Updates from our World’s Most Innovative Companies alumni.
The soup-and-sandwich café chain has been rethinking customer service across its 2,000-plus outlets, implementing a series of technology-infused initiatives it calls Panera 2.0. The project drives orders through digital platforms that simplify food prep in the back of the house while expediting the customer experience. And it’s paying off: Twenty-four percent of the company’s sales are made through in-store kiosks, on the web, or on the Panera app (only the pizza giants drive more digital business), and 9% of customers opt to order ahead and pick up in a café. Panera’s same-store sales growth in 2016 was 4.2%, well above the industry average. “We asked ourselves, ‘What’s going to be next?’ ” says CEO Ron Shaich, “and then we made the long-term commitment to build it ourselves.”
The company’s new big push is in delivery, which it’s now rolling out across America. Notably, Panera uses its own cafés to fulfill orders—and hires its own drivers. “We tested with Uber, Postmates, and DoorDash,” says president Blaine Hurst, “but we couldn’t scale. No one has a national footprint that overlaps with us.” The average delivery order is $22, more than twice that of in-store orders, and Hurst believes it will add around a quarter-million dollars per year to each store’s average annual revenue of $2.6 million. “Our rapid pickup service, delivery, catering, and Panera at Home [ready-to-eat meals sold in grocery stores] all have the potential to be $1 billion–plus runways for us,” says Shaich. The platforms also help Panera improve its “desire-to-friction ratio,” a metric Shaich obsesses over. “We’re winning at friction reduction,” says Hurst. “But to really win you have to drive desire.” —David Lidsky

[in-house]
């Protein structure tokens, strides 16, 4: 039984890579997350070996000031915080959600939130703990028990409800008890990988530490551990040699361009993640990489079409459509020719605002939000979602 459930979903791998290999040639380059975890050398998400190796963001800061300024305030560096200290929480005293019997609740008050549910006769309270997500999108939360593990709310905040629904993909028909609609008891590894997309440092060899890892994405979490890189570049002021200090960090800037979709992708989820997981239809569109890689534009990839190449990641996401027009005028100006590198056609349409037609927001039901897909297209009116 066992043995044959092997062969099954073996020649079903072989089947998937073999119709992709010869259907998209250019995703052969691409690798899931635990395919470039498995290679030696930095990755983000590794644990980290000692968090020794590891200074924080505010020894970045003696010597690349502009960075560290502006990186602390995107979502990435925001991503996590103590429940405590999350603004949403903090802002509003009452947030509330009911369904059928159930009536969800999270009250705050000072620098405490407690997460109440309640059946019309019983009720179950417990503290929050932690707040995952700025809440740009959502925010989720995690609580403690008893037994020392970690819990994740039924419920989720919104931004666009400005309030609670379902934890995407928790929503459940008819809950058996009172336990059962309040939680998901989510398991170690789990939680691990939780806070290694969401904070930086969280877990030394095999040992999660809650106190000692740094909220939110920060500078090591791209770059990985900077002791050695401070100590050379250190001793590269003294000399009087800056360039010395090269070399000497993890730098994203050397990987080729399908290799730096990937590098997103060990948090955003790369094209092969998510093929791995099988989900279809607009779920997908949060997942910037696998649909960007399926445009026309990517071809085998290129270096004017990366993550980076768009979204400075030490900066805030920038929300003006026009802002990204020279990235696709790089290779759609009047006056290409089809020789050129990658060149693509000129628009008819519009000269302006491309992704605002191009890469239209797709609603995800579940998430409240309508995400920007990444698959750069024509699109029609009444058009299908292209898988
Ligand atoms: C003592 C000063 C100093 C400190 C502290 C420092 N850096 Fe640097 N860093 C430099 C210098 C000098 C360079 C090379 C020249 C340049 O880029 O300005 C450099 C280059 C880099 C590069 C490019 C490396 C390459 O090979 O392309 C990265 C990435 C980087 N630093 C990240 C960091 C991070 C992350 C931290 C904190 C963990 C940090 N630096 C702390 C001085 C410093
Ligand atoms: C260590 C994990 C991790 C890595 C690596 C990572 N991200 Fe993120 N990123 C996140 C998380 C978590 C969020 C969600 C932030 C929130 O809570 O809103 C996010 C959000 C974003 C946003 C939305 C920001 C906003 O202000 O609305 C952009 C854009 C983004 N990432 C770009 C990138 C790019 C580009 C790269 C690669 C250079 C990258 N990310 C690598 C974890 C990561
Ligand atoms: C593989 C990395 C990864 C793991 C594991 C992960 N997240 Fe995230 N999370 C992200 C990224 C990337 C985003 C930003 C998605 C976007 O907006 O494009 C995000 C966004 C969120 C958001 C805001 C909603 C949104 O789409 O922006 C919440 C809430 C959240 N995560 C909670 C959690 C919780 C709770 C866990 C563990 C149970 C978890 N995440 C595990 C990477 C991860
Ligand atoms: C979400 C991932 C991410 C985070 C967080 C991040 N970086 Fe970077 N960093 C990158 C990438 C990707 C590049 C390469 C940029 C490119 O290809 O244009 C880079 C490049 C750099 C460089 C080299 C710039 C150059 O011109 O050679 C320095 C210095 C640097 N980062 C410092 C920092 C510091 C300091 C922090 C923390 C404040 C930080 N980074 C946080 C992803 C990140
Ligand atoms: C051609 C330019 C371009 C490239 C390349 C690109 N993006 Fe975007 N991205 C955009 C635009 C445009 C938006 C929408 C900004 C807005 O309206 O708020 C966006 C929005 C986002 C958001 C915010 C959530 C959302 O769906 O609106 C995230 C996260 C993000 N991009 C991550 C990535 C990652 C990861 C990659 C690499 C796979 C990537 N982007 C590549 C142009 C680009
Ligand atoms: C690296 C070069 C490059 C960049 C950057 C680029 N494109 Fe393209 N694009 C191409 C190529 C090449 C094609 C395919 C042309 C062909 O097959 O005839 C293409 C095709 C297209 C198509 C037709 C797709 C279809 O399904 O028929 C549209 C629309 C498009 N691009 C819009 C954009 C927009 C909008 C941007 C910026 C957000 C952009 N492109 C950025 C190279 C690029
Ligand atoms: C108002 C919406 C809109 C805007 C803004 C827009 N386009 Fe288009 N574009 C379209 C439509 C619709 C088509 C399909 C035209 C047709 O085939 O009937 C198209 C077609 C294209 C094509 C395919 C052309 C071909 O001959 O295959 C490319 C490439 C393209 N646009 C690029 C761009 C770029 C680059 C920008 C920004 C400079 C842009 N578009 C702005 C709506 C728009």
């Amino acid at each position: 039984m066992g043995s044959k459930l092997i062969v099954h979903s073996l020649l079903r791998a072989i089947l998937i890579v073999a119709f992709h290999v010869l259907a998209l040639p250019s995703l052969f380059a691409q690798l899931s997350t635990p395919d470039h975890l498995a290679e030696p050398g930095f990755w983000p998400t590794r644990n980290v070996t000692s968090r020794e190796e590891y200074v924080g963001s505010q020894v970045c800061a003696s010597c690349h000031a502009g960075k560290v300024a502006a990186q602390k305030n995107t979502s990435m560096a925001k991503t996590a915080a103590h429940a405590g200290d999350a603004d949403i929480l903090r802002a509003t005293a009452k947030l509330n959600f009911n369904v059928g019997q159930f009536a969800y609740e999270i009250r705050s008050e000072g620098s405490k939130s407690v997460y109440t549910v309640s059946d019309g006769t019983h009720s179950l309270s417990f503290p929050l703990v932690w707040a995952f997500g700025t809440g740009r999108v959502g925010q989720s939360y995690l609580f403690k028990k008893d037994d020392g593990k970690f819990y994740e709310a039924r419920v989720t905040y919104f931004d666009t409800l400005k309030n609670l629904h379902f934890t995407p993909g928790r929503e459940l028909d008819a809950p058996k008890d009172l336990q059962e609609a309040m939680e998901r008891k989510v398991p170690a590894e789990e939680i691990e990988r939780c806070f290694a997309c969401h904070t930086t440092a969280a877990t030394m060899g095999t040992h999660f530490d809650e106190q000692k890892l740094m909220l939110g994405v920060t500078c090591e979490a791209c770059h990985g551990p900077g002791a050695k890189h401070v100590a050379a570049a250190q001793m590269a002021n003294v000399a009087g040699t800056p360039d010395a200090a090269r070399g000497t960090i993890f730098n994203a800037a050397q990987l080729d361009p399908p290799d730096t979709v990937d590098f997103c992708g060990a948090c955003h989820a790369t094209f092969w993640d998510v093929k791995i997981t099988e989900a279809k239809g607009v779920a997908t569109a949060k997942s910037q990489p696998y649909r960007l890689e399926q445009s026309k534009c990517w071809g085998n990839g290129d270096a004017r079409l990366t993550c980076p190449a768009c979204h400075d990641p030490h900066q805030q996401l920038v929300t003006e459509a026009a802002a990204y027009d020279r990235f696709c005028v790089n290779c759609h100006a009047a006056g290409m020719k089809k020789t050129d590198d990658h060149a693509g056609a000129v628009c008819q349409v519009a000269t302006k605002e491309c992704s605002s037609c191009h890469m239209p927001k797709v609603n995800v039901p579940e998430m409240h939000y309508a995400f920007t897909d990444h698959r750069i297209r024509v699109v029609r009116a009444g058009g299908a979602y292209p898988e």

Milestones: In January, Panera achieved its goal of a 100% “clean” menu, with no artificial preservatives, flavors, or colors.